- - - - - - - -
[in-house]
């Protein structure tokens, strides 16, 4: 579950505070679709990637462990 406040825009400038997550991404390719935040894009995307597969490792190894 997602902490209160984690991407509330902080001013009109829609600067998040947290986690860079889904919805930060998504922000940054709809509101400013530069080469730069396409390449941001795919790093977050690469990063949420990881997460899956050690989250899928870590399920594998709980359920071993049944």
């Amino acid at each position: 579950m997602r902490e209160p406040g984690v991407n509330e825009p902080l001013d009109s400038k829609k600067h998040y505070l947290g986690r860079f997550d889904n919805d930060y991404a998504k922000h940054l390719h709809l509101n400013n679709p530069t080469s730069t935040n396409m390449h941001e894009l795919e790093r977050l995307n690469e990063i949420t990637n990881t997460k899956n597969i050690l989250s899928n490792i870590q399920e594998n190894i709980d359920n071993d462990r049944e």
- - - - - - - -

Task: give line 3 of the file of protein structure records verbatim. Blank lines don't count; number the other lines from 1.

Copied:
């Amino acid at each position: 579950m997602r902490e209160p406040g984690v991407n509330e825009p902080l001013d009109s400038k829609k600067h998040y505070l947290g986690r860079f997550d889904n919805d930060y991404a998504k922000h940054l390719h709809l509101n400013n679709p530069t080469s730069t935040n396409m390449h941001e894009l795919e790093r977050l995307n690469e990063i949420t990637n990881t997460k899956n597969i050690l989250s899928n490792i870590q399920e594998n190894i709980d359920n071993d462990r049944e």